Winter Tires for Variable Conditions
i have read a lot of different opinions about winter tires and i figured i would ask specific questions. i am going to be commuting regularly all winter in the mountains. i assume i will mostly be riding on plowed/semi-plowed/icy spots roads and never on roads that are actually snow covered. would a cyclocross tire work? is a studded tire that much better? are studded tires still fine on regular pavement?
next question. these tires are expensive, would buying just one help my traction? if i bought just one, would it make more sense to put it on the front or on the rear? i also have an extra front wheel laying around, i thought about buying one cyclocross tire for it and switching the front wheel on and off depending on the conditions.
i am trying to get decent traction for winter riding as economically as possible. thanks!
they might seem expensive, but as long as you get the ones made by schwalbe or nokian, they'll last at least 3 winters, 5 at most.
If the road is going to be ploughed, but occasionally icy, then I'd say the schwalbe marathon winter would be the best choice.
the list here should help you:
Eis = ice
Schnee = snow
Matsch = mud
Asphalt = asphalt
sehr gut = very good
gut = good
befried = decent
Optimally you'd like to have a switch on the bike that you press and tires change traction to that needed for the conditions on the ground on your current stretch of the road. Unfortunately, that is not going to be the case in any near future so you need to live with tires that are good on the average for a given day or few days. Since you may well find out that your plans are overly ambitious, there is presumably no point investing into numerous expensive tires. For ice you need spikes and most people start with lighter tires equipped with carbide spikes such as Nokian Hakkapeliitta W106. You may get one or two and always put the more aggressive studded tire on the front. If you find that winter riding works for you and you already have two 106s, you may get one or two tires with heavier thread and more studs.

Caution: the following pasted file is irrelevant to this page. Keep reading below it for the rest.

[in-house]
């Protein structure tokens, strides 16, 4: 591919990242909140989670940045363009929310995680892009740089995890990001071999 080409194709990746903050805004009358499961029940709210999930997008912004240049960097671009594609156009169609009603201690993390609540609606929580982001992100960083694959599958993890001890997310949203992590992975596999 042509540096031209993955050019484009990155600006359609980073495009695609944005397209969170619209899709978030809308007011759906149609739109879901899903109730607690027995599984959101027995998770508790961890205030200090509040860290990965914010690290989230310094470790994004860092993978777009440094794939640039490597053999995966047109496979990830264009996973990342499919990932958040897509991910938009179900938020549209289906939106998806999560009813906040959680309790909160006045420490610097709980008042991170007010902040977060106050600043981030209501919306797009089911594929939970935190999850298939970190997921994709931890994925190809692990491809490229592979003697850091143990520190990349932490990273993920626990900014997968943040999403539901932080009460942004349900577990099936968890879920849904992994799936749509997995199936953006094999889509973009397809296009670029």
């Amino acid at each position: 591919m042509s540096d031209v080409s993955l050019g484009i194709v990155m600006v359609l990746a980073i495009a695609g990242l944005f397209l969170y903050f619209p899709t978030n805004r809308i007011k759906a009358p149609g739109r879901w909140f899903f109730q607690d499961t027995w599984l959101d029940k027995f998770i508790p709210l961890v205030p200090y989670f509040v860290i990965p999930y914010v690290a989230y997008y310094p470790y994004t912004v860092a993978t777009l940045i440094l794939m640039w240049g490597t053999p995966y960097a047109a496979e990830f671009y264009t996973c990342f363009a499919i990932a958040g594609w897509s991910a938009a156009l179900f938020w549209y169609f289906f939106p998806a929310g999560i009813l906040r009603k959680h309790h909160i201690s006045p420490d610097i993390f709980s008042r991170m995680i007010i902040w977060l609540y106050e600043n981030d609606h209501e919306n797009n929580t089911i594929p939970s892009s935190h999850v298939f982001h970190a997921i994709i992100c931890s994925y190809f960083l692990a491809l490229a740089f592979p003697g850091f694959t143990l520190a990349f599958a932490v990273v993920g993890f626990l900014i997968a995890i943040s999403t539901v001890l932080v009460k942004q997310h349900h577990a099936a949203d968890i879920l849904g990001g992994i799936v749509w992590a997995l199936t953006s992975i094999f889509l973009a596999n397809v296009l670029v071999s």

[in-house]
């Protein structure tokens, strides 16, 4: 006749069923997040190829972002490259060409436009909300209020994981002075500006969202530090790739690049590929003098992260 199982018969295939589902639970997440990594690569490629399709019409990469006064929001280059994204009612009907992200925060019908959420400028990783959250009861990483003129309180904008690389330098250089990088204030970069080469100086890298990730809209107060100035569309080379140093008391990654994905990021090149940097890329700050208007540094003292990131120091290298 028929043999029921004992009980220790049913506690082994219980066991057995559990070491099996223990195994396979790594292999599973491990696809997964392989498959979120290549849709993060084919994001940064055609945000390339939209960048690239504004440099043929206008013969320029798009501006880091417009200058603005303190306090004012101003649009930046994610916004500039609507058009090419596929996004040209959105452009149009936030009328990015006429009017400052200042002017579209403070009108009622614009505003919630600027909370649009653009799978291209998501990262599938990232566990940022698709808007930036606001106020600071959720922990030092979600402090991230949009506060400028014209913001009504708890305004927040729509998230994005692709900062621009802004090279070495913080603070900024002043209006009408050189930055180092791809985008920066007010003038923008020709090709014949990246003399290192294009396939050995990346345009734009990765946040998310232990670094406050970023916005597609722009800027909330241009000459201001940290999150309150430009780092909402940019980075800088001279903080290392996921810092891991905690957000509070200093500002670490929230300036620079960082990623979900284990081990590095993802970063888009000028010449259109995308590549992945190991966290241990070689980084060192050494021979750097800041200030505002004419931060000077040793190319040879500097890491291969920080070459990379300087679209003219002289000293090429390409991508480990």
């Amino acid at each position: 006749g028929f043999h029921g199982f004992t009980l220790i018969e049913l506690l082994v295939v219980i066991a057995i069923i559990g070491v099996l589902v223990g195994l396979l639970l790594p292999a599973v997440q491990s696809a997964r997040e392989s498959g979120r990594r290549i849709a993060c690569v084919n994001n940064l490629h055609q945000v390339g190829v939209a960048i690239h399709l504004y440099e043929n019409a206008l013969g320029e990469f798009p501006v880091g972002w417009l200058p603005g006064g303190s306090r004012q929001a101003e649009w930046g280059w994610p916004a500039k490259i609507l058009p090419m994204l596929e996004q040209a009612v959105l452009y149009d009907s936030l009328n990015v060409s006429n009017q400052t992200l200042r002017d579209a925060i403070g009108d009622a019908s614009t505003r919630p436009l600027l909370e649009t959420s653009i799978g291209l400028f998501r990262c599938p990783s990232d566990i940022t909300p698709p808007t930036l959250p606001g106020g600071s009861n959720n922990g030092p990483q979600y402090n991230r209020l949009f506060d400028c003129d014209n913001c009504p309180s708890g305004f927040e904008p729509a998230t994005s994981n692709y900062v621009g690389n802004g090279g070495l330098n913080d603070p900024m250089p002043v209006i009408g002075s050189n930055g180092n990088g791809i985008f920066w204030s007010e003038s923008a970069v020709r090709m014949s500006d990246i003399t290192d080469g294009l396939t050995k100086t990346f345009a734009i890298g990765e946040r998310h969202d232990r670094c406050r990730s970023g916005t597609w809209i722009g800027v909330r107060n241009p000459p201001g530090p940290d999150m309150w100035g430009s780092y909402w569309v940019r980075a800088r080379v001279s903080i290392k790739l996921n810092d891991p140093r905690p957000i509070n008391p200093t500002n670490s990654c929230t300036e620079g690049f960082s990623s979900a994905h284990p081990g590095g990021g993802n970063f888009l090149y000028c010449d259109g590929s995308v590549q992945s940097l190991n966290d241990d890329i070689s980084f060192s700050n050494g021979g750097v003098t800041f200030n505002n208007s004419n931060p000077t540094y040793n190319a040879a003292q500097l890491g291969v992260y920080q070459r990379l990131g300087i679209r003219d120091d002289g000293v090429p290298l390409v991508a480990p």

The studs and heavy threads are slow on asphalt. The more aggressive tire, the slower it gets. I end up changing tires across winter, in the worst cases every night, optimizing the riding. I am down to 15-20 minutes with the change, but it is a pain. Another thing that you can regulate, also during a ride, is tire pressure. In winter you ride at low pressures.
If you only get one, put it on the front. It is easier to recover from the rear slipping than the front slipping.
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